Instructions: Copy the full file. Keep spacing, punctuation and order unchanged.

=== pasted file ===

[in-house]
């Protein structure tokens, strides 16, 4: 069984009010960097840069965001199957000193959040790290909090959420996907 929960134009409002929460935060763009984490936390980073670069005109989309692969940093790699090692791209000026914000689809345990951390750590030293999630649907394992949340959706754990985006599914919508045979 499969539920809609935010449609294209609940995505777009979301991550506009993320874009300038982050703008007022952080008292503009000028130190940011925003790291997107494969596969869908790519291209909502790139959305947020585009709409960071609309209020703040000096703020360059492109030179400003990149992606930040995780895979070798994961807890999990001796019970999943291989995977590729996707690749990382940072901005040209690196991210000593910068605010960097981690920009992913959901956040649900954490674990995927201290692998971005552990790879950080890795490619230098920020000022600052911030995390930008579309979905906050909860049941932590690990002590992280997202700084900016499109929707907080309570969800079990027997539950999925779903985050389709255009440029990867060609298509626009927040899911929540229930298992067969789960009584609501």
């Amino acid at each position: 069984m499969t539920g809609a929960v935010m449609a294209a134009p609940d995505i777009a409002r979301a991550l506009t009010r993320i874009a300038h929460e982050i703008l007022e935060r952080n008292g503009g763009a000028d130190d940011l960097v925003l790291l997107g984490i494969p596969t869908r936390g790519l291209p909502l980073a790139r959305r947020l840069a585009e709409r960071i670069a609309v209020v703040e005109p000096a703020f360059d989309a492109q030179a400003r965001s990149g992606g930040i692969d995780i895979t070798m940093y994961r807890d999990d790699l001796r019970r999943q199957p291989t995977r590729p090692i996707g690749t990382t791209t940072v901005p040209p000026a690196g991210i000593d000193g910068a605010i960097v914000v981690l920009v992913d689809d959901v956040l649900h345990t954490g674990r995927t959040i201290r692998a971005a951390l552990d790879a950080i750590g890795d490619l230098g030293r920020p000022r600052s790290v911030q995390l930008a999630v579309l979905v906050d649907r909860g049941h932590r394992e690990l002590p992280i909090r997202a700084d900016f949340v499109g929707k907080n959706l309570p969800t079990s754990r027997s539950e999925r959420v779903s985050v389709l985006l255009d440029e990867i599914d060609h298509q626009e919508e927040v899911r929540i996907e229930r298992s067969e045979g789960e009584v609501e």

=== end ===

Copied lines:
[in-house]
């Protein structure tokens, strides 16, 4: 069984009010960097840069965001199957000193959040790290909090959420996907 929960134009409002929460935060763009984490936390980073670069005109989309692969940093790699090692791209000026914000689809345990951390750590030293999630649907394992949340959706754990985006599914919508045979 499969539920809609935010449609294209609940995505777009979301991550506009993320874009300038982050703008007022952080008292503009000028130190940011925003790291997107494969596969869908790519291209909502790139959305947020585009709409960071609309209020703040000096703020360059492109030179400003990149992606930040995780895979070798994961807890999990001796019970999943291989995977590729996707690749990382940072901005040209690196991210000593910068605010960097981690920009992913959901956040649900954490674990995927201290692998971005552990790879950080890795490619230098920020000022600052911030995390930008579309979905906050909860049941932590690990002590992280997202700084900016499109929707907080309570969800079990027997539950999925779903985050389709255009440029990867060609298509626009927040899911929540229930298992067969789960009584609501």
């Amino acid at each position: 069984m499969t539920g809609a929960v935010m449609a294209a134009p609940d995505i777009a409002r979301a991550l506009t009010r993320i874009a300038h929460e982050i703008l007022e935060r952080n008292g503009g763009a000028d130190d940011l960097v925003l790291l997107g984490i494969p596969t869908r936390g790519l291209p909502l980073a790139r959305r947020l840069a585009e709409r960071i670069a609309v209020v703040e005109p000096a703020f360059d989309a492109q030179a400003r965001s990149g992606g930040i692969d995780i895979t070798m940093y994961r807890d999990d790699l001796r019970r999943q199957p291989t995977r590729p090692i996707g690749t990382t791209t940072v901005p040209p000026a690196g991210i000593d000193g910068a605010i960097v914000v981690l920009v992913d689809d959901v956040l649900h345990t954490g674990r995927t959040i201290r692998a971005a951390l552990d790879a950080i750590g890795d490619l230098g030293r920020p000022r600052s790290v911030q995390l930008a999630v579309l979905v906050d649907r909860g049941h932590r394992e690990l002590p992280i909090r997202a700084d900016f949340v499109g929707k907080n959706l309570p969800t079990s754990r027997s539950e999925r959420v779903s985050v389709l985006l255009d440029e990867i599914d060609h298509q626009e919508e927040v899911r929540i996907e229930r298992s067969e045979g789960e009584v609501e």